Lawmakers Warn Twitter CEO: 'Eliminate Racially Divisive Communications' or Face New Regs, Government Oversight
WASHINGTON -- Two House lawmakers have asked the CEO of Twitter to "take immediate action to identify and suspend Twitter accounts and automated bots that are being used to spread racist and violent behavior," stressing it's "incumbent" for the social-media platform "to combat the racial animus that is being spread" there.
Rep. Bonnie Watson Coleman (D-N.J.), the first African-American woman to serve in Congress from her home state, and Rep. Emanuel Cleaver (D-Mo.), former chairman of the Congressional Black Caucus, sent the letter Tuesday to Twitter chief Jack Dorsey, also highlighting Russian accounts utilizing social media for campaign influence operations and Twitter's "responsibility to help guard against actions of foreign governments to undermine our democracy and cause cultural divisions in our country"; Twitter Vice President for Public Policy Colin Crowell met with staff from the Senate and House Intelligence committees last week to discuss the problem.
"It is also troubling to learn that Twitter has become a platform where people feel comfortable sharing racist ideologies, ultimately contributing to the type of violence that we witnessed in August 2017 at the 'Unite the Right' rally in Charlottesville," the lawmakers wrote.
They acknowledged Twitter's power for good as a tool to "galvanize social movements," but added that "as a result of the far-reaching nature of Twitter's technology, we have seen an effort to undermine our democracy, create or fan flames of racial divisions, and spread hate speech that can ultimately culminate into violence."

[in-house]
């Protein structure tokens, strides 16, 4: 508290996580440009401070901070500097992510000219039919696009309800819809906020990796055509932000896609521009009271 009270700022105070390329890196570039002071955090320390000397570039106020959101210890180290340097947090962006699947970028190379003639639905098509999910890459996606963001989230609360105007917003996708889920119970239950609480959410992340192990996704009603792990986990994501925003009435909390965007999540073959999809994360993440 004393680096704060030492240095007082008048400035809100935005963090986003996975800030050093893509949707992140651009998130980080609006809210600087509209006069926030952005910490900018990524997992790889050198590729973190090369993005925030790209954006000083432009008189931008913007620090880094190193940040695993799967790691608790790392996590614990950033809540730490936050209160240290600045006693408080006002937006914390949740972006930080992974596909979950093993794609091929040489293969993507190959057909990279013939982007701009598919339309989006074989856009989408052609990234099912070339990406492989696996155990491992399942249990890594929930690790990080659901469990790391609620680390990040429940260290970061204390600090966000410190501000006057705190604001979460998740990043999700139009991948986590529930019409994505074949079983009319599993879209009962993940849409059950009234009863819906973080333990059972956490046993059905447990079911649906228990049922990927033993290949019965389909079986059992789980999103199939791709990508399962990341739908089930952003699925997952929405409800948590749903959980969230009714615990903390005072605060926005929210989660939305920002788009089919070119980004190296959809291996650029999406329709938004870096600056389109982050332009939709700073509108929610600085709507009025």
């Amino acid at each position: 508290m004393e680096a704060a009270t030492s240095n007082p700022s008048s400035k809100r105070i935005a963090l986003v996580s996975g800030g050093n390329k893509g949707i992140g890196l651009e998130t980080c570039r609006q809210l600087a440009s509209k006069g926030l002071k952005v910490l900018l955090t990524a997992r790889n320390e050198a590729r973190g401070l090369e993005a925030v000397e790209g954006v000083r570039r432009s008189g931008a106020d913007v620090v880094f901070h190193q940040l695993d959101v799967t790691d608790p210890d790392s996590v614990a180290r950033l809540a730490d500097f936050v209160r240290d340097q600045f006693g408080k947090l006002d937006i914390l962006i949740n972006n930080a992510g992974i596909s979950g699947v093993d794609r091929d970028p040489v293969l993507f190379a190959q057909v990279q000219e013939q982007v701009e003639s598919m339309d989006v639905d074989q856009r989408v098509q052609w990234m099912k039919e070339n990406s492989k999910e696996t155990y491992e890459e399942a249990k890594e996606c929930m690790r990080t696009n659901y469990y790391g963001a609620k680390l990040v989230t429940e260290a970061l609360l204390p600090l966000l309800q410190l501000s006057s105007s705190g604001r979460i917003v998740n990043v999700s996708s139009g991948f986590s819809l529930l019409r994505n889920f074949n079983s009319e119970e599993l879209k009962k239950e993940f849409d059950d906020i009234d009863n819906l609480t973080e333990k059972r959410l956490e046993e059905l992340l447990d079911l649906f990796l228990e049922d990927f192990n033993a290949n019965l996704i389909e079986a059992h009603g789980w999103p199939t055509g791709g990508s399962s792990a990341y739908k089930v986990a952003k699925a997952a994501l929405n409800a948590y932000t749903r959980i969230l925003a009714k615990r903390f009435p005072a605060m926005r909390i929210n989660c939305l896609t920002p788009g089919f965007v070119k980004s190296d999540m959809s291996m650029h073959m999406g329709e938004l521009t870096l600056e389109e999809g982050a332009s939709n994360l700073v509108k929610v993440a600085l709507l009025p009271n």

"We are disturbed by the ease in which foreign actors were able to manipulate your platform to advance anti-American sentiments that both exacerbate racial tension and ultimately threatens our democracy," Watson Coleman and Cleaver continued. "More importantly, we are disappointed by the silence from you and others in your industry on ways to counter such blatant manipulation of this medium to build racial animosity, the consequences of which are quite literally life threatening."
The Congress members asked the Twitter CEO to detail any efforts the company has exerted to detect and "eliminate racially divisive communications from your networks," as well as what security measures have been put in place to counter Russian influence accounts and bots.
"We are concerned that insufficient government oversight over your firm is inadvertently leading to deeper racial divisions and threats to our democracy," Cleaver and Watson Coleman added. "If Twitter continues to prove unable or hesitant to grasp the seriousness of this threat and combat the racialized climate that is being stimulated on your platforms, we, as members of Congress, will be left with little option but to demand for increased regulations and government oversight of this industry to address these problems."
Responding to the Russia investigation on Thursday, Twitter said in a statement that "due to the nature of these inquiries, we may not always be able to publicly share what we discuss with investigators."
"And there will always be tools or methods we cannot talk about, because doing so would only help bad actors circumvent them," Twitter added. "But we know there is a huge appetite for more transparency into how Twitter fights bots and manipulative networks. That’s why we’ll do our best to keep you informed of both our findings on these specific issues and, more broadly, our efforts to fight bots, spam, and malicious information networks on Twitter."
"It’s important to note our work to fight both malicious bots and misinformation goes beyond any one specific election, event, or time period. We’ve spent years working to identify and remove spammy or malicious accounts and applications on Twitter. And we continue to improve our internal systems to detect and prevent new forms of spam and malicious automation, in real time, while also expanding our efforts to educate the public on how to identify and use quality content on Twitter."